August 15, 2014
rosemary published this at 11:20 am
By Robyn Tippins
Over the past twenty years, Iíve run several businesses and Iíve found that not everyone is cut out to be an entrepreneur. And, even the strongest business owners have seasons when they should not be running the show.
Here are a few ways to tell if you are ready to be your own boss.
When you are the boss, there is no one to tell you what to do, which can be both a positive and a negative. While itís wonderful to pilot your own destiny, it can also be terrifying. You have to decide, each day, what tasks get your attention. It involves constantly asking yourself to prioritize your day, focusing on activities that move you forward towards your goals.
I run a content marketing agency, and I use Asana to manage my projects and tasks, and to delegate work to my staff. Basecamp, TeamworkPM and others are equally useful. You just have to give rigorous attention to planning and prioritization.
There are some times in your life that being a business owner is not the right path.
In my own life, there were seasons that I decided employment was a better choice, and I donít regret that decision. If your life is already out of control, adding the strain of managing a business is unwise.
A friend of mine is in the middle of selling her business because she had a stroke.
Another friend of mine has decided to take a season off for medical reasons. And I know 3 people who are getting out of their businesses because one is pregnant, one is divorcing and one has cancer. Running a business is at times heartbreaking, infuriating, terrifying and exciting Ė none of these are conducive to healing.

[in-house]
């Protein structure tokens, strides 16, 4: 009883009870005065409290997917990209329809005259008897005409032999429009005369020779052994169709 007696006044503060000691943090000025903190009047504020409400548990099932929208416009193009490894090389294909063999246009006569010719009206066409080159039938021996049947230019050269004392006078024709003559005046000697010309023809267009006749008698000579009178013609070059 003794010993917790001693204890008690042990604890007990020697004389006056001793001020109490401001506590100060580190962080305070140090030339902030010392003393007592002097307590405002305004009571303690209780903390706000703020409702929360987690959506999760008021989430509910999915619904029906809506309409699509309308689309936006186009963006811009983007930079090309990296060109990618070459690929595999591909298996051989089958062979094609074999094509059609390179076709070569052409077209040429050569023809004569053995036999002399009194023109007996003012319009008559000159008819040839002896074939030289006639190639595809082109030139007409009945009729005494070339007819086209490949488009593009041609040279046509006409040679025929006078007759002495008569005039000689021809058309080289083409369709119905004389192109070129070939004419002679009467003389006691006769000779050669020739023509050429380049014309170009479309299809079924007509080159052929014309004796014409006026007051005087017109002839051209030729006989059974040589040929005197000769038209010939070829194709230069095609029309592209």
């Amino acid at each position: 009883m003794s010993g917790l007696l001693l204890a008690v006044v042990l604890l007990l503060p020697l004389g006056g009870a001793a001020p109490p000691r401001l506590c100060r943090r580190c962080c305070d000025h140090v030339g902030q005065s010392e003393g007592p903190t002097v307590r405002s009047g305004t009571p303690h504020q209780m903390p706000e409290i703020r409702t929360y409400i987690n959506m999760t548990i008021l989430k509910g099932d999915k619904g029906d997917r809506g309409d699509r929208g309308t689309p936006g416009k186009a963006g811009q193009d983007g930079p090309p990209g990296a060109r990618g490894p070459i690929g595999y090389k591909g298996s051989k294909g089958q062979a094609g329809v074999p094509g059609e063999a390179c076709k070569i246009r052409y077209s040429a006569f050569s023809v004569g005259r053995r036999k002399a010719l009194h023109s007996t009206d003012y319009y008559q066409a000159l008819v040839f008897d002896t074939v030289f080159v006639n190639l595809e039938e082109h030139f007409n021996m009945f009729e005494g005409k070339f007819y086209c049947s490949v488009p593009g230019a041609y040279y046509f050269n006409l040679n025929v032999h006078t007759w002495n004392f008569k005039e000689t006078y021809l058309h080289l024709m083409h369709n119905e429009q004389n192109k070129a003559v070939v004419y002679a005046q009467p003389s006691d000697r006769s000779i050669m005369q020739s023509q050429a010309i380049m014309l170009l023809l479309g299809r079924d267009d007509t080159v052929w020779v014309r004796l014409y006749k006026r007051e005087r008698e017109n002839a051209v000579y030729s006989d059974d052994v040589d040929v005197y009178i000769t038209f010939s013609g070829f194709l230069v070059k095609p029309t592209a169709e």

An entrepreneur has to do a variety of tasks, some glamorous and some not. If you are too good to perform the gritty work, this life is not for you. In the course of a day, I may bill for work that exceeds $200/hr and then go from that strategy based task, on to an execution task that bills at $20/hr. As you grow, you can hire for some of this, but in growth mode, the boss does that work.
Youíll also work long hours some days, and that canít be a problem. I just made plans for a late evening meeting tonight (boo!) because we have clients with offices in Australia and Canada, so time zones were working against us. Three times this week Iíve worked past 7pm, either redesigning a website or writing a last minute press release. The hours can be long, but at least I have the flexibility to work them where I choose.
Not every business has to change the world, but your vision should be exciting enough to change your world. Whether you are building a lifestyle business or a business that will crush the giants, your vision will make or break it. Use this vision to inspire the troops, create your goals and make the hard decisions.
You have to look at the bad and weigh them against the positives. This lifestyle can be great. You are granted incredible flexibility and, if you try very hard, you can achieve a wonderful work/life balance. Your business can impact your local economy through both tax revenue and job creation. Beyond that, there is the potential to not only pay your own salary, but to build significant profits as you grow.
Are you an entrepreneur? Share your business and your elevator pitch in the comments below.